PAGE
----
What comes first? Multitissue involvement leading to radiographic osteoarthritis: magnetic resonance imaging-based trajectory analysis over four years in the osteoarthritis initiative
- 1Boston University School of Medicine, Boston, Massachusetts, and University of Erlangen-Nuremberg, Erlangen, Germany.
- 2University of Arizona College of Medicine, Tucson, and University of Pittsburgh Graduate School of Public Health, Pittsburgh, Pennsylvania.
- 3University of Pittsburgh Graduate School of Public Health, Pittsburgh, Pennsylvania.
- 4Royal North Shore Hospital, Institute of Bone and Joint Research, Kolling Institute of Medical Research, and University of Sydney, St. Leonards, New South Wales, Australia.
- 5Paracelsus Medical University, Salzburg, Austria, and Chondrometrics GmbH, Ainring, Germany.
- 6Boston University School of Medicine, Boston, Massachusetts.
To assess whether the presence of structural osteoarthritis (OA) features over as many as 4 years prior to incident radiographic OA increases the risk of radiographic OA in a nested, case-control design.
We studied 355 knees from the Osteoarthritis Initiative cohort that developed radiographic OA before the 48-month visit. They were matched one-to-one by sex, age, and contralateral knee radiographic status with a control knee. Magnetic resonance images (MRIs) were read for bone marrow lesions (BMLs), cartilage damage, meniscal damage (including tears and extrusion), Hoffa synovitis, and effusion synovitis. Conditional logistic regression was applied to assess the risk of radiographic OA with regard to the presence of BMLs (score ≥2), cartilage lesions (score ≥1.1), meniscal damage (any) and extrusion of ≥3 mm ± (score ≥2), and Hoffa and effusion synovitis (any). Time points were defined as incident radiographic OA visit (P0), 1 year prior to the detection of radiographic OA (P -1), 2 years prior to the detection of radiographic OA (P -2), etc.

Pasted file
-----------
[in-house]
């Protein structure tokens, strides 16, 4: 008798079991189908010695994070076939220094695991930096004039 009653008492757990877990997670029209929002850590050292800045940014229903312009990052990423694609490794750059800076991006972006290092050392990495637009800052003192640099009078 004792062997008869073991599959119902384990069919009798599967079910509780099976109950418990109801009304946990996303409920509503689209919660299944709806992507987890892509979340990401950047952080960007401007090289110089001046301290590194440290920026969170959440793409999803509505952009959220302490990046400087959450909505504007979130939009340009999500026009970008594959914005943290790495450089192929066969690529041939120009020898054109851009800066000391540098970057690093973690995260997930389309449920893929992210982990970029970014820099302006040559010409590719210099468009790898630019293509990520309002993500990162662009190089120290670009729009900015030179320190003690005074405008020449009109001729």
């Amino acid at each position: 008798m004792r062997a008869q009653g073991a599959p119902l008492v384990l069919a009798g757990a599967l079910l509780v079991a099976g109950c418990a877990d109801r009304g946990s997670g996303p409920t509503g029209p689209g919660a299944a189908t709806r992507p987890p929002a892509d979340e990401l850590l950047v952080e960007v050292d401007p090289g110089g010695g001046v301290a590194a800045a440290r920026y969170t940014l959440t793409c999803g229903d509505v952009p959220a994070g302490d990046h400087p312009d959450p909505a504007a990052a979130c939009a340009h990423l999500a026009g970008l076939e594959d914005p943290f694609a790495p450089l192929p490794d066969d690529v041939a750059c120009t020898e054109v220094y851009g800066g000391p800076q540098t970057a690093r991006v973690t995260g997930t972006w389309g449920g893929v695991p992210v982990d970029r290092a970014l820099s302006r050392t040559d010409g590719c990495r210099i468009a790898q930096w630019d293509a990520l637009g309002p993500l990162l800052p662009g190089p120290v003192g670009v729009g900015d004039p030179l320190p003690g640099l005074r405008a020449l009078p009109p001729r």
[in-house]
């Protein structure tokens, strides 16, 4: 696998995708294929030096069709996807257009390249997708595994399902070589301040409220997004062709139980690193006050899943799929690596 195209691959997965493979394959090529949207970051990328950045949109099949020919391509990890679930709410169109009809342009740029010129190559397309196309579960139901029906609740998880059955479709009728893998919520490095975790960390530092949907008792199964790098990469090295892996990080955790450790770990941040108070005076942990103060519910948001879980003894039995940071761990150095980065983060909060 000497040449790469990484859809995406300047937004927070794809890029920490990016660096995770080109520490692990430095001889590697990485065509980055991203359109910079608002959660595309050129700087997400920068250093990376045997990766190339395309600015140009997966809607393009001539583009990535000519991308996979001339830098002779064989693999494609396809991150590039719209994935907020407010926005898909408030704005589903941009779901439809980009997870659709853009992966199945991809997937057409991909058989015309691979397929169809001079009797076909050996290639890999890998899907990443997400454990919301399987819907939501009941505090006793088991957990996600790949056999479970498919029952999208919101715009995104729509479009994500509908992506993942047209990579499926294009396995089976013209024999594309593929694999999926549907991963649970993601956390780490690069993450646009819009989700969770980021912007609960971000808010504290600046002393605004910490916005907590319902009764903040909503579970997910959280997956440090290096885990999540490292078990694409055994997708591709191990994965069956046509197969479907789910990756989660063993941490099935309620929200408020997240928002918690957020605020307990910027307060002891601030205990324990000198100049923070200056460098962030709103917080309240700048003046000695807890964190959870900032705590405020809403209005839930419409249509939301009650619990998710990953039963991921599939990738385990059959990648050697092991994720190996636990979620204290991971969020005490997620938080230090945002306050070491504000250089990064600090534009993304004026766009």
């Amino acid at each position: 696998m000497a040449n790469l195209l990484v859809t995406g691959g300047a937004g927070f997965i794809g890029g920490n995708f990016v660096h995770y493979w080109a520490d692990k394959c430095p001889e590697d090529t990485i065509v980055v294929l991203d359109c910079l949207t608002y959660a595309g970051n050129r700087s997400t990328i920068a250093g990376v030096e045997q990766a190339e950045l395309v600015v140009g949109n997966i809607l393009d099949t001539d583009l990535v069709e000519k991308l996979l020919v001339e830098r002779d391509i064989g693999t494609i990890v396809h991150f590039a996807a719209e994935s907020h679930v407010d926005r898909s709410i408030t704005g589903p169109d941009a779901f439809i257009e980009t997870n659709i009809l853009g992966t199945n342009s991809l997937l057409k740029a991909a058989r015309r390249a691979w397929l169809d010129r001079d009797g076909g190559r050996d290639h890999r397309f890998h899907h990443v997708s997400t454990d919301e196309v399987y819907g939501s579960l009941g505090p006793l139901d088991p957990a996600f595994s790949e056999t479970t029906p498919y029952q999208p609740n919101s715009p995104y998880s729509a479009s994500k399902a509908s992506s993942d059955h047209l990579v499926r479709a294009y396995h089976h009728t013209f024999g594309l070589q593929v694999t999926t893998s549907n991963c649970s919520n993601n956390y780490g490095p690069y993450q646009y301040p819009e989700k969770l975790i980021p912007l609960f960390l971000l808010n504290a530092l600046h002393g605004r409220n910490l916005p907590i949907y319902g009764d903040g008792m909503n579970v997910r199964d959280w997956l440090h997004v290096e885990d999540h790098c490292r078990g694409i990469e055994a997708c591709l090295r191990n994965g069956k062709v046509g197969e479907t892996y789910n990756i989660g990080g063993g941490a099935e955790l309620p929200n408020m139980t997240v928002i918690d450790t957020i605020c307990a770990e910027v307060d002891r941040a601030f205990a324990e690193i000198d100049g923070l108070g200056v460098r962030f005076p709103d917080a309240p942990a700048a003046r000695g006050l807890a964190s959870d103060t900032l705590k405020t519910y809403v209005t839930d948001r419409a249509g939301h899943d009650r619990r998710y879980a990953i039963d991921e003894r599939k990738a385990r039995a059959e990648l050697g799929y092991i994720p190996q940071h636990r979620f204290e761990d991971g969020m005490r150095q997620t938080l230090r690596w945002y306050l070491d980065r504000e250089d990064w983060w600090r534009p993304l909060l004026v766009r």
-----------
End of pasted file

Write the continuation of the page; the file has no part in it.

The presence of Hoffa synovitis (hazard ratio [HR] 1.76 [95% confidence interval (95% CI) 1.18-2.64]), effusion synovitis (HR 1.81 [95% CI 1.18-2.78]), and medial meniscal damage (HR 1.83 [95% CI 1.17-2.89]) at P -2 predicted radiographic OA incidence. At P -1, all features but meniscal extrusion predicted radiographic OA, with highest odds for medial BMLs (HR 6.50 [95% CI 2.27-18.62]) and effusion synovitis (HR 2.50 [95% CI 1.76-3.54]). The findings at P -3 and P -4 did not reach statistical significance.
Our findings indicate that the presence of specific structural features of MRI-detected joint damage 2 years prior to incident radiographic OA increases the risk of incident radiographic OA. However, 1 year prior to radiographic OA, the presence of almost any abnormal morphologic feature increases the risk of radiographic OA in the subsequent year.
PMID: 25940308, PMCID: PMC4519416,
To read the full article, click here DOI: 10.1002/art.39176
Related: radiographic osteoarthritis, Multitissue involvement leading to radiographic osteoarthritis, Osteoarthritis, structural osteoarthritis